Estimation of skin removal in aging asian blepharoplasty

Authors

  • Amy K Hsu MD,

    Corresponding author
    1. Department of Otorhinolaryngology , New York Presbyterian Hospital–Weill Medical College of Cornell University, New York
    2. Department of Otolaryngology–Head and Neck Surgery , New York Presbyterian Hospital–Columbia University College of Physicians and Surgeons, New York, New York, U.S.A.
    • Department of Otorhinolaryngology, Weill Medical College of Cornell University, 1305 York Avenue, 5th Floor, New York, NY 10021
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  • Albert Jen MD

    1. Department of Otolaryngology–Head and Neck Surgery , New York Presbyterian Hospital–Columbia University College of Physicians and Surgeons, New York, New York, U.S.A.
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  • Presented at the Triological Society Annual Meeting at the Combined Otolaryngology Spring Meetings, Chicago, Illinois, U.S.A., April 27–May 1, 2011.

  • The authors have no funding, financial relationships, or conflicts of interest to disclose.

Abstract

Objectives/Hypothesis:

To describe a novel method for estimating the amount of skin to resect in upper blepharoplasty in the aging Asian eyelid and to report our experience with this technique.

Study Design:

Retrospective review of patients in a single private practice.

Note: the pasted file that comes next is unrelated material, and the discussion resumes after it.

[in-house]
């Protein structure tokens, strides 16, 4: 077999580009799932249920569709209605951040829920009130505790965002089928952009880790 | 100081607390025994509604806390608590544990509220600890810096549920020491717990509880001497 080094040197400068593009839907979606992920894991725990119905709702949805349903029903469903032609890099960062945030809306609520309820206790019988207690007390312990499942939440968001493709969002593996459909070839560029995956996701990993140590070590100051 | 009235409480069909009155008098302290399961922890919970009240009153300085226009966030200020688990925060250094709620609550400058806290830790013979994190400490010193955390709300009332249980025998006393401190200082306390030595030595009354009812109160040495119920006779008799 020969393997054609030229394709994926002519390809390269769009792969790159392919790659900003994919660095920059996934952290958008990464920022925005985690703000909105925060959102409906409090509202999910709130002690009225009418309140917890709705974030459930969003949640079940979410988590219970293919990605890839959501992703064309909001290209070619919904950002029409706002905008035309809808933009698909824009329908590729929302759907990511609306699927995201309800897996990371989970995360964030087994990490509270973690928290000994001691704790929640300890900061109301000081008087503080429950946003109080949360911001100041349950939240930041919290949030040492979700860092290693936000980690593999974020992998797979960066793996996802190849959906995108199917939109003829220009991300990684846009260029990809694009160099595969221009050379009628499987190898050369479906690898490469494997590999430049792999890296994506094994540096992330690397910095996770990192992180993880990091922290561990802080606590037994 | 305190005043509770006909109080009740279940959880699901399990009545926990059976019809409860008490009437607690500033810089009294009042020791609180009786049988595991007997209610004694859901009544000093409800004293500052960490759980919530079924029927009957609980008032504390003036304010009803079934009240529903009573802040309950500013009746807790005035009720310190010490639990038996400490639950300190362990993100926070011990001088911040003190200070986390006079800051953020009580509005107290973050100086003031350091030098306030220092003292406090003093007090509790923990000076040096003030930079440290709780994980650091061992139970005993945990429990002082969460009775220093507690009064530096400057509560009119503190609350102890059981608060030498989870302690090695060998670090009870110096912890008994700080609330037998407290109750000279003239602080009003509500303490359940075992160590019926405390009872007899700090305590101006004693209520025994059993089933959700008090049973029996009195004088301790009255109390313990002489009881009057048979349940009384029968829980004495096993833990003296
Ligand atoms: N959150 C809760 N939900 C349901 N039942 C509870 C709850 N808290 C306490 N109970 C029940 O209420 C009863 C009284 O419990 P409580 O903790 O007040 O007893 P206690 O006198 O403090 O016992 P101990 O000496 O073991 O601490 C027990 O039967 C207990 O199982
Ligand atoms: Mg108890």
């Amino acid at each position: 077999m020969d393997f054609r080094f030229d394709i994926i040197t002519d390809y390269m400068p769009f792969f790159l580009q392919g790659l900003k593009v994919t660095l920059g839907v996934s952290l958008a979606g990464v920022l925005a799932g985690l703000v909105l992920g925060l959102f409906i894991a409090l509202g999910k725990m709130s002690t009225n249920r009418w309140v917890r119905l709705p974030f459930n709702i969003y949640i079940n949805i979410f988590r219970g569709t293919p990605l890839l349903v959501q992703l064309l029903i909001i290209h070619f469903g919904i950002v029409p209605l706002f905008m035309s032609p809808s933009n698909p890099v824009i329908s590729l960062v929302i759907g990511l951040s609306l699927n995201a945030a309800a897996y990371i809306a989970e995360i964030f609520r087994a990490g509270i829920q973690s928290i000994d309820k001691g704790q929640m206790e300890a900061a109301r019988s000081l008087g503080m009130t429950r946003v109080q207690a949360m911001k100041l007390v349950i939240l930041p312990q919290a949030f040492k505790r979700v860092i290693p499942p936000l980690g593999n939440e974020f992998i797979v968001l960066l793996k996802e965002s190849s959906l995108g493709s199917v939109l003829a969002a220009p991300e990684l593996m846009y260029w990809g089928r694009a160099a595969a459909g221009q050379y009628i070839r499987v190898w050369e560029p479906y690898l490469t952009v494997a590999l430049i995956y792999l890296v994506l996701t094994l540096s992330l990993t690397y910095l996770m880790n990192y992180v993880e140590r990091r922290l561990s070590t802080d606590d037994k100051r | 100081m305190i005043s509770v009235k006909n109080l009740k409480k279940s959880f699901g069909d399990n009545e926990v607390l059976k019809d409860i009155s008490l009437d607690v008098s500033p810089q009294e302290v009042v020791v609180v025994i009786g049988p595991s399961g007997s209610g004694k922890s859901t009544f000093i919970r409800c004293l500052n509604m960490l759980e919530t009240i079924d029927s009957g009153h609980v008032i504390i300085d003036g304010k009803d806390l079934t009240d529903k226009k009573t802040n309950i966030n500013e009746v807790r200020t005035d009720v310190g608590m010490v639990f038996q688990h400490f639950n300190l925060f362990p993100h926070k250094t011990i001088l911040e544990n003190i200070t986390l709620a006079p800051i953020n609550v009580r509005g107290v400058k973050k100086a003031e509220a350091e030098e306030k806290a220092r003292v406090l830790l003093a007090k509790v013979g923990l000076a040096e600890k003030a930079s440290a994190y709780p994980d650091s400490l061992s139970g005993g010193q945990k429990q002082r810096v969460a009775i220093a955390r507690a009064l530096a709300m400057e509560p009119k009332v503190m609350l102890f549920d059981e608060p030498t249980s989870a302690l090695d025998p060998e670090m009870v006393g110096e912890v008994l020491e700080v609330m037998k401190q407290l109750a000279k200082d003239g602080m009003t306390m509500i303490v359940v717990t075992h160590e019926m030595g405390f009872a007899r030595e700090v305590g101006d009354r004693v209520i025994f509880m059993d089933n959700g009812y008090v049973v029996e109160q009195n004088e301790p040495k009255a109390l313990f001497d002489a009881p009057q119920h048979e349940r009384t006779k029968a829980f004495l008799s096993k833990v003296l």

Methods:

Resection of skin in upper blepharoplasty in an Asian eyelid can often be less forgiving than in other ethnicities due to the unique anatomy of the supratarsal fold. Excising a maximal amount of excess skin will result in an unfavorable appearance of the upper eyelid in an Asian patient. We applied a technique of pinching the skin while the patient is awake until the patient is satisfied with the appearance. The skin is then measured and the precise amount resected during blepharoplasty. The supratarsal crease is always recreated even in patients who have a preexisting crease. We conducted a retrospective review of 99 consecutive patients who underwent upper blepharoplasty using this technique. All patients were Asian and aged 40 years or older.

Results:

The study group included 99 patients with a mean age of 55.7 years (range, 42–78 years). The mean follow-up time was 24 months (range, 12–30 months). The amount of desired skin overhang superior to the supratarsal crease varied considerably among patients. Complications included asymmetry in nine patients (9.1%), scarring in three patients (3.0%), and unfavorable cosmetic result in two patients (2.0%). No patients experienced infection, bleeding, or visual changes.

Conclusions:

In upper blepharoplasty in the aging Asian eyelid, it is necessary to resect less skin than in the Caucasian patient to achieve the desired appearance of the upper eyelid complex. Using a patient-assisted approach to estimate the amount of skin to remove, a favorable cosmetic result with a low incidence of complications was achieved in a consecutive series of patients. Laryngoscope, 2012

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